Young argues that, even if punitive damages are available under the DCHRA, the evidence at trial was insufficient to support the jury's award of punitive damages in this case because there was no evidence of malice or evil motive. We hold, to the contrary, that the jury's assessment of punitive damages has sufficient support in the record. The actions of Arthur Young had a significant adverse effect on Sutherland's career, her professional reputation, and her financial wellbeing. There was strong evidence before the jury depicting a work environment in which decisions concerning promotions and compensation were improperly made on the basis of sex. Furthermore, the evidence did not merely show that Arthur Young was a rather unpleasant place for women to work because of the benighted attitude of some of the senior staff. Rather, it established that supervisory personnel both participated in and otherwise condoned working conditions in which women, including Sutherland, were subjected to sexist comments on a regular basis. This offending conduct was not the product of chance, mistake, or ignorance. It manifested itself in one of the most pernicious ways possible: by depriving its victims of the right to work in a decent environment and to earn a fair livelihood based on merit, not gender. We hold that the jury could reasonably find the requisite degree of malice or willfulness to award punitive damages, and accordingly we affirm the jury's award.
V. OTHER ISSUES
Young challenges several other rulings by the trial court, all of which involved matters within the court's broad discretion. Specifically, Young argues that the trial court abused its discretion by (1) admitting the testimony of Sutherland's statistical expert, who testified that there was a firm-wide disparity between the number of male and female principals at Young, attributable to something other than chance, (2) refusing to allow it to call a witness to rebut Sutherland's denial that she had hired a lawyer to pursue a sex discrimination claim against a former employer, and (3) failing to dismiss Sutherland's complaint on the ground that she had abused the discovery process. We find no abuse of discretion in any of these instances.
We reject Young's contention that even if the trial court correctly admitted the statistical evidence, Sutherland failed to prove that the firm-wide disparity reflected in the statistics has been caused by a particular discriminatory practice. Young's reliance on Wards Cove Packing Co. v. Atonio, 490 U.S. 642, 109 S.Ct. 2115, 104 L.Ed.2d 733 (1989), for this proposition is misplaced. Wards Cove is a disparate impact case, in which the plaintiffs alleged that certain of the defendant's facially neutral employment practices had a disproportionately adverse impact on minorities. Under a disparate impact theory, there is no need to prove discriminatory intent, but there is a need to show a causal connection between the disparity and some identifiable employment practice. Id. at 656-658, 109 S.Ct. at 2124-2125. The instant case is a disparate treatment case, where the evidence of disparity is introduced to show discriminatory intent. Wards Cove has no application to a disparate treatment case.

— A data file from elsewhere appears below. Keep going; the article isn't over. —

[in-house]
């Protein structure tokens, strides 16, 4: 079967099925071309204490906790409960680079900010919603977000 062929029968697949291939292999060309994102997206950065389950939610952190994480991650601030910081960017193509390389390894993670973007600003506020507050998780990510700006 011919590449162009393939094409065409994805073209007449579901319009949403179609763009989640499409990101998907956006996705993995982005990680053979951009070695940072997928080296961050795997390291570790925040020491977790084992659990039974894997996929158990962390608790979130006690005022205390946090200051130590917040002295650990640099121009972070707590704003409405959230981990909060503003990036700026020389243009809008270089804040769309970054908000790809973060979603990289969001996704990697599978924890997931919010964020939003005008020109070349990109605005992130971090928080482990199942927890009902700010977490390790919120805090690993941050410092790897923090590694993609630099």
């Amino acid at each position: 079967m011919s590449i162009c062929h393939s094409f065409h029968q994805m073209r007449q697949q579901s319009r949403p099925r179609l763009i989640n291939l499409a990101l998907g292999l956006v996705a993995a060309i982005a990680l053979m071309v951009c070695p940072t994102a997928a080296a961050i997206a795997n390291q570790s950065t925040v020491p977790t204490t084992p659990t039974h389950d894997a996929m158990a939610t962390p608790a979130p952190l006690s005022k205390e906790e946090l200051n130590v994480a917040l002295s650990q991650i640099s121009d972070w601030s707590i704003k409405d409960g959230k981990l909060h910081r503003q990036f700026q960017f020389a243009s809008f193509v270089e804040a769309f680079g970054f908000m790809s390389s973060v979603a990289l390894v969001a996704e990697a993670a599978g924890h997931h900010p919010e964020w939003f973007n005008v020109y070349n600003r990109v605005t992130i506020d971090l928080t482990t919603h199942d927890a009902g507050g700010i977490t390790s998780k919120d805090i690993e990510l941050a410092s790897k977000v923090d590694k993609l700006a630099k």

First, it is by now beyond dispute that statistics are relevant evidence in the trial of an employee's discrimination claim against his or her employer. E.g., Harris v. District of Columbia Commission on Human Rights, 562 A.2d 625, 632 (D.C. 1989); Cook v. Boorstin, 246 U.S.App.D.C. 201, 207, 763 F.2d 1462, 1468 (1985); Minority Employees at NASA v. Beggs, 232 U.S.App.D.C. 432, 436, 723 F.2d 958, 962 (1983). We find no abuse of discretion in the trial court's conclusion that the challenged evidence was relevant and therefore admissible.
Second, extrinsic evidence designed to impeach a witness on a collateral matter is generally inadmissible. Washington v. United States, 499 A.2d 95, 101 (D.C. 1985). Assuming that the proffered evidence about a prior sex discrimination claim might have been admissible under an exception to this rule, see Patterson v. United States, 580 A.2d 1319, 1322 (D.C. 1990), we can find no abuse of discretion in the court's decision to exclude it. The trial was long (five weeks) and hard-fought, and it does not appear that this particular bit of evidence would have had any appreciable effect on the outcome.
Finally, Young contends that Sutherland's complaint should have been dismissed for gross abuses of the discovery process. Discovery in this case was highly contentious. Young asserts that Sutherland committed gross abuses during discovery such as hiding, destroying, and altering relevant documents it had requested. In fact, at one point Sutherland was sanctioned by the trial court for altering her bank records and was ordered to pay Young's attorneys' fees in connection with its motion to compel production of these records. We have often held, however, that dismissal for discovery abuse is a "most draconian" sanction which "runs counter to a valid societal preference for a decision on the merits. . . ." Shimer v. Edwards, 482 A.2d 399, 400-401 (D.C. 1984). The trial court must therefore inquire into the reason for the abuse, evaluate the prejudice to the moving party, and consider alternative, less harmful sanctions. Id. at 401 (citing cases). In this case the court conducted a hearing on Sutherland's discovery abuses, determined that Young had not been prejudiced, and imposed monetary sanctions instead of ordering dismissal. We find no abuse of discretion in that ruling.
For the foregoing reasons, the judgment is in all respects